Massachusetts employers and employees have enough to contend with trying to keep abreast of the judicial and legislative fits and starts of non-compete reform within the state, let alone developments in other states. It is important to remember that non-compete law varies widely from state to state, and these variations may come into play if employees are in different states or if a former employee is moving to a new state. Below you will find just a few of the many variances in state non-compete law.
California and North Dakota have statutory prohibitions on almost all non-competition agreements. Employees working in those states—or in some cases even employees leaving work to secure new employment in those states—cannot be subject to traditional non-competes. In Colorado, non-competes are enforceable only in very limited circumstances, such as for the protection of trade secrets. Even in states that ban non-competes, however, trade secret or traditional common law claims may be available to protect business interests.
Other states have quirks that unwary employers may find devastating to their ability to enforce non-competes. For example, an Illinois appellate court recently held that an employee who has not worked for the employer for at least two years has not received sufficient consideration to justify a non-compete. Meanwhile, in Louisiana, which differs from the other 49 states as it follows a French-influenced Civil Code, a non-compete is invalid unless it contains a listing of the specific parishes from which the employee is restricted.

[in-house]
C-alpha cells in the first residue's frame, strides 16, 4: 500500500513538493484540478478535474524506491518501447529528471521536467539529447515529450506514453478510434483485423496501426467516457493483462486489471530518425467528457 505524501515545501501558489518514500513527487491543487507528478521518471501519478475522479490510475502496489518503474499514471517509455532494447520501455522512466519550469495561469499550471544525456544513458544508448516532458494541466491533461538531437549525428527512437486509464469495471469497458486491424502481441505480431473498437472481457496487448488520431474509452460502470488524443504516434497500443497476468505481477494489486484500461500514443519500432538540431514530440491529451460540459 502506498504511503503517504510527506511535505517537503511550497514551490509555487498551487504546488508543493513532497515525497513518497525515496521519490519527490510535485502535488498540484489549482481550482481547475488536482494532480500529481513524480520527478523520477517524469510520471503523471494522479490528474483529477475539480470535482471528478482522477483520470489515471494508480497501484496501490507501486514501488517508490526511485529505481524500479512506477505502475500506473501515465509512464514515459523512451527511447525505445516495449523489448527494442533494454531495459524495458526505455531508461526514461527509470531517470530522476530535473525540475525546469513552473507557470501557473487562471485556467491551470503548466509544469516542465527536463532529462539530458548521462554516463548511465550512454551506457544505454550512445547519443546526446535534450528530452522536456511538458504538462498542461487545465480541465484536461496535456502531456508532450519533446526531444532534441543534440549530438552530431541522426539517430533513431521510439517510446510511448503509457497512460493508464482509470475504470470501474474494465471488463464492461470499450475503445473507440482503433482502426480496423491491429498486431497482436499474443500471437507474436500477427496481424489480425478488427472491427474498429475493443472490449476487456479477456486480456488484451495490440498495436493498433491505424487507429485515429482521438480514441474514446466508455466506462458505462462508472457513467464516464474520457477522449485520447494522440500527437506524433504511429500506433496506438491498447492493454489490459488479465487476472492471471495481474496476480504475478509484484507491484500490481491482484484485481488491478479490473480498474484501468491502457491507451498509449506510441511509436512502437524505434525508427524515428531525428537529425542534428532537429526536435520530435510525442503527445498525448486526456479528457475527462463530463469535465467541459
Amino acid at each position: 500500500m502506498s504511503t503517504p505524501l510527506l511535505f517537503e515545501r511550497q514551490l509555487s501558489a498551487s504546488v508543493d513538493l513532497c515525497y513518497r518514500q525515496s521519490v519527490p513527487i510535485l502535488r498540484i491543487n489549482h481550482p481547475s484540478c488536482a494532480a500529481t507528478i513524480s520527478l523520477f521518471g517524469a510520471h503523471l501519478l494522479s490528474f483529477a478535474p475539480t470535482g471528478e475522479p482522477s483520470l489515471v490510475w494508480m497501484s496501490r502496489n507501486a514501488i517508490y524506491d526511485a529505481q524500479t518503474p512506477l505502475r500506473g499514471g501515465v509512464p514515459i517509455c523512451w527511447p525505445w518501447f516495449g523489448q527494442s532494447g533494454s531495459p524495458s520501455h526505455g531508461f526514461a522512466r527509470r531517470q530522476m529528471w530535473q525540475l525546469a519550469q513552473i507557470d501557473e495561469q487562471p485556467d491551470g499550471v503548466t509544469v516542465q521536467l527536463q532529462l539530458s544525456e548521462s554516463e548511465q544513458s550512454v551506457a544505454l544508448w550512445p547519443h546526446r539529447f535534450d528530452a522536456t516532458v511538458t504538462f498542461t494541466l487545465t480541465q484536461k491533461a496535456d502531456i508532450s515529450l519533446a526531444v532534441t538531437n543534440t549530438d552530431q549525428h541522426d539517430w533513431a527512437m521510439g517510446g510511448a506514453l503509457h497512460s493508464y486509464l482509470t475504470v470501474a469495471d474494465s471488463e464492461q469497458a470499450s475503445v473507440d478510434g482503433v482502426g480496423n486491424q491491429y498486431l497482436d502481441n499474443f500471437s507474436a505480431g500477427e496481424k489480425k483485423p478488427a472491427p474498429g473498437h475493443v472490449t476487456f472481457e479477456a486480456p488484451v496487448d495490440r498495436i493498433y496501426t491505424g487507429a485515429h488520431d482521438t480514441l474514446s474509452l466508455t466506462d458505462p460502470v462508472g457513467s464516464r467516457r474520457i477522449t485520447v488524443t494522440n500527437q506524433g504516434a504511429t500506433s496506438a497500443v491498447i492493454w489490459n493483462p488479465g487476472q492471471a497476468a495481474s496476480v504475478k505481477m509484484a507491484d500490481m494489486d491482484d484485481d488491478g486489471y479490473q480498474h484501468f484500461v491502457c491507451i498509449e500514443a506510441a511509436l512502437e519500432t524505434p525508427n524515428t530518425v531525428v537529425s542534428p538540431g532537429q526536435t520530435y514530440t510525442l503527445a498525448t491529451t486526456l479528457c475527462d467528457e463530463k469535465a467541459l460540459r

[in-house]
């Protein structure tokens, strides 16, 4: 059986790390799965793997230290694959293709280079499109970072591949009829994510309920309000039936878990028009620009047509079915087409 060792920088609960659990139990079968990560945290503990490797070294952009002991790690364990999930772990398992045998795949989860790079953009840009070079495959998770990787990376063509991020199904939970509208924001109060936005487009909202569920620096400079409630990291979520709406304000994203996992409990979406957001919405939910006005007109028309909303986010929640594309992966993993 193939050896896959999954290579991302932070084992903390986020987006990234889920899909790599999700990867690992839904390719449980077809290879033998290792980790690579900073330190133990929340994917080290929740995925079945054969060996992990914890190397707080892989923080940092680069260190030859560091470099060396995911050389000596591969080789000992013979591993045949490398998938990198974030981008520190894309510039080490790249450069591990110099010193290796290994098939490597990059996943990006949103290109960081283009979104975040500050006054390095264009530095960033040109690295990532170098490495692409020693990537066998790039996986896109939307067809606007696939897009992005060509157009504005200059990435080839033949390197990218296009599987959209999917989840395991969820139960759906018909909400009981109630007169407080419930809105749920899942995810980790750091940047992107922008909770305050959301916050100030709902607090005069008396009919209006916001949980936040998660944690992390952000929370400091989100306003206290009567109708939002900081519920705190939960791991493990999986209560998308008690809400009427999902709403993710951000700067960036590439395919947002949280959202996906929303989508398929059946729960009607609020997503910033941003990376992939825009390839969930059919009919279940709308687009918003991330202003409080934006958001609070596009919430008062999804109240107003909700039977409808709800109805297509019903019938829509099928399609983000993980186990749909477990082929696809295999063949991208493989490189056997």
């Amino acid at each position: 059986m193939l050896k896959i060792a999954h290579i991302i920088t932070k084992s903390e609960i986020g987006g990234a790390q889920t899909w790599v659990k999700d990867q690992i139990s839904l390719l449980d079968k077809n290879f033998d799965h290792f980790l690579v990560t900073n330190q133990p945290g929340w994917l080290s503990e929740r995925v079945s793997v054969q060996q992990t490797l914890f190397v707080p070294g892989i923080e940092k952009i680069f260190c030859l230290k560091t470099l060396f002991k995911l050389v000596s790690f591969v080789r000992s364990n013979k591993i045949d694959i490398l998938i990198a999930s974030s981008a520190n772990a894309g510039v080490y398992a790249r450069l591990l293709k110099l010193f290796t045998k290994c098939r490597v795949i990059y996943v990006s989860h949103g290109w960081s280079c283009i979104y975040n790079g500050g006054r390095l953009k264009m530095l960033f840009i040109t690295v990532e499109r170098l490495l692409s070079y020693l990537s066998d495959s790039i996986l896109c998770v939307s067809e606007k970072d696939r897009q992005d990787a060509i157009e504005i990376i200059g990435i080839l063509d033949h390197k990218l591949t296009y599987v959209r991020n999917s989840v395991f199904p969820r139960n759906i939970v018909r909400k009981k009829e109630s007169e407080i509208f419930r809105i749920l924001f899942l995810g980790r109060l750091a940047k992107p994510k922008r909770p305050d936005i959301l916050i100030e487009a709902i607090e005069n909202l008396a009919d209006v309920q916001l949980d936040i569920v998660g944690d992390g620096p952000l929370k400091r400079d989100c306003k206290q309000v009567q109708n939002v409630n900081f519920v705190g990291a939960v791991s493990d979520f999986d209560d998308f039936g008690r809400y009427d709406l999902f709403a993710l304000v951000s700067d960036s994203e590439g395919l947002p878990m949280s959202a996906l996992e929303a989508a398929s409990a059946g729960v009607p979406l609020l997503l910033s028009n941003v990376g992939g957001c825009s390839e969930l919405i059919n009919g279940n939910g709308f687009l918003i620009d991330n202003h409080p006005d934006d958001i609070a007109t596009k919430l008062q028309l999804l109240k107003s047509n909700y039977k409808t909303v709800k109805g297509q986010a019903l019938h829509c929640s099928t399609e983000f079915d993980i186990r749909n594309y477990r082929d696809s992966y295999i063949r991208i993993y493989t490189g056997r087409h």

One of the most significant variations in state non-compete law is whether judges are permitted to reform overbroad agreements. For example, in Massachusetts, a judge is permitted to “blue pencil,” or rewrite a non-compete so that it is reasonable. Thus, a judge could reduce a three-year non-compete to a one-year non-compete and enforce the remainder of the agreement. However, in other states such as Wisconsin or North Carolina, a judge is only permitted to “red pencil,” or strike overbroad language from the agreement. Thus, although a judge could not reduce a three-year non-compete to a one-year non-compete, the judge could completely strike an overly broad non-compete provision while enforcing a reasonable non-solicitation provision.
These examples illustrate just a few of the major variances in state non-compete law. For a more comprehensive analysis, you may find it useful to review Beck Reed Riden’s 50-State Non-Compete Survey, or similar resources.